Tax saving scheme….not again!

Okay, so tax saving schemes may not be your cup of tea for various reasons. However, the reporting on this area has led many people to believe that vast swathes of highly paid individuals are avoiding tax. But, the reality is somewhat different, the following article from Accountancy Age points out the starting point for some individuals is only above £58,200 per year. Not quite the millionaire range that we’re led to believe!

The Commons Public Accounts Committee will question the BBC after a Treasury review found that around 2,400 civil servants earning more than £58,200 a year were paying corporation tax instead of higher rate tax by working as off-payroll consultants, reports the Financial Times.

Being paid in this way is not illegal, but is seen as inappropriate for people holding public office, where the employer does not make national insurance payments.

Danny Alexander, chief secretary to the Treasury, has already vowed to rein in the practice after he conducted a review that found more than 2,000 public officials were being paid in this way.

Labour MP Margaret Hodge, chair of the committee, is concerned that BBC staff, paid via the license fee, should have their tax affairs scrutinised.

The BBC’s CFO, Zarin Patel, and its head of employment tax, David Smith, will face questions over their staff on Monday.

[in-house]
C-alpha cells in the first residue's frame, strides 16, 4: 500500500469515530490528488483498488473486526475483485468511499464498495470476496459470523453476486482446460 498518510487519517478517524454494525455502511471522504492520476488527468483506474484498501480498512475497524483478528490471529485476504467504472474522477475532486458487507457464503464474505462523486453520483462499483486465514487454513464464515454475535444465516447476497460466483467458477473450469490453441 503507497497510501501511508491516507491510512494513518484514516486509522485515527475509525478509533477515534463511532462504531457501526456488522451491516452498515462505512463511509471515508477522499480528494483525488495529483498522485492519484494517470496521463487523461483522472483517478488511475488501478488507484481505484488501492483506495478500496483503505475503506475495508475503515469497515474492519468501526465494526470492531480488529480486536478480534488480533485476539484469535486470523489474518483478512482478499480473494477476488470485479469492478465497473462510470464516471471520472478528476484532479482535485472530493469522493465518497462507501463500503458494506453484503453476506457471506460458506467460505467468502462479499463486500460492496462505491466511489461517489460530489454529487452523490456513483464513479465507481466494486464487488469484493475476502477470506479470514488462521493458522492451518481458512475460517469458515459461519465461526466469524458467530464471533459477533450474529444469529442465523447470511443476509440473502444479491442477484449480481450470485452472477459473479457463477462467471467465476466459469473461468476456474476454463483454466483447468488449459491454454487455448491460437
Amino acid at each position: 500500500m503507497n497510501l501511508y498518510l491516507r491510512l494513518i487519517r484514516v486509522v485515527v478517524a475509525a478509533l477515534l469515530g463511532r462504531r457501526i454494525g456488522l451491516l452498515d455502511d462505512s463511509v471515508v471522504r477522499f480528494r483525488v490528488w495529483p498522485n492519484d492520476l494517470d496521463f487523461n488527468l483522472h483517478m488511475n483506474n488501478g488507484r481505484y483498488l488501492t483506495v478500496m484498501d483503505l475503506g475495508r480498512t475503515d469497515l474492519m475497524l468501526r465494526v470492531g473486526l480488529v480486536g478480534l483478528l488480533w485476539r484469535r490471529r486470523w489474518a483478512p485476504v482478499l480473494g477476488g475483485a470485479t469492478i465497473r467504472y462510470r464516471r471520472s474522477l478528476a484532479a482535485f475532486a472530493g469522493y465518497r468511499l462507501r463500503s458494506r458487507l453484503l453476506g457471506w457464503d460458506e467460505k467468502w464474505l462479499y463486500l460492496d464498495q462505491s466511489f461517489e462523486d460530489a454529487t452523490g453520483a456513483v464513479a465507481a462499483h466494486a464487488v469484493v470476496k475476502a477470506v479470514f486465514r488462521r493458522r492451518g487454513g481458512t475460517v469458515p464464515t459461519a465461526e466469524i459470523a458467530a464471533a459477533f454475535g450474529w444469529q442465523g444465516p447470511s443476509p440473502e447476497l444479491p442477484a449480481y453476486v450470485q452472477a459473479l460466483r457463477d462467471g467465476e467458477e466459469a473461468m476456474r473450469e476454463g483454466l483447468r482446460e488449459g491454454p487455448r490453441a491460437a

A Freedom of Information request in 2011 found five BBC staff earning more than £150,000 were remunerated through personal service companies, while 36 on more than £100,000 were paid in the same way. In total, 300 BBC staff are paid using the method.

Despite freelancers working for several organisations legitimately using the mechanism, MPs are concerned higher earners are using it for tax avoidance reasons.

“If you earn your wage on the back of the taxpayer, and they do in effect because they get their money from the license fee, you have a moral imperative to lead by example,” said Hodge.

She added: “If the pure motive of this is for the BBC to avoid paying is contributions under NICs, then that’s just not on.”

The BBC said its use of service companies to pay on-air talent afforded both parties flexibility on how they worked together.

A spokesman said BBC contracts “stipulate that talent must pay the appropriate amount of the tax” and that it “provides HMRC with a detailed annual report of all payments made to such companies”.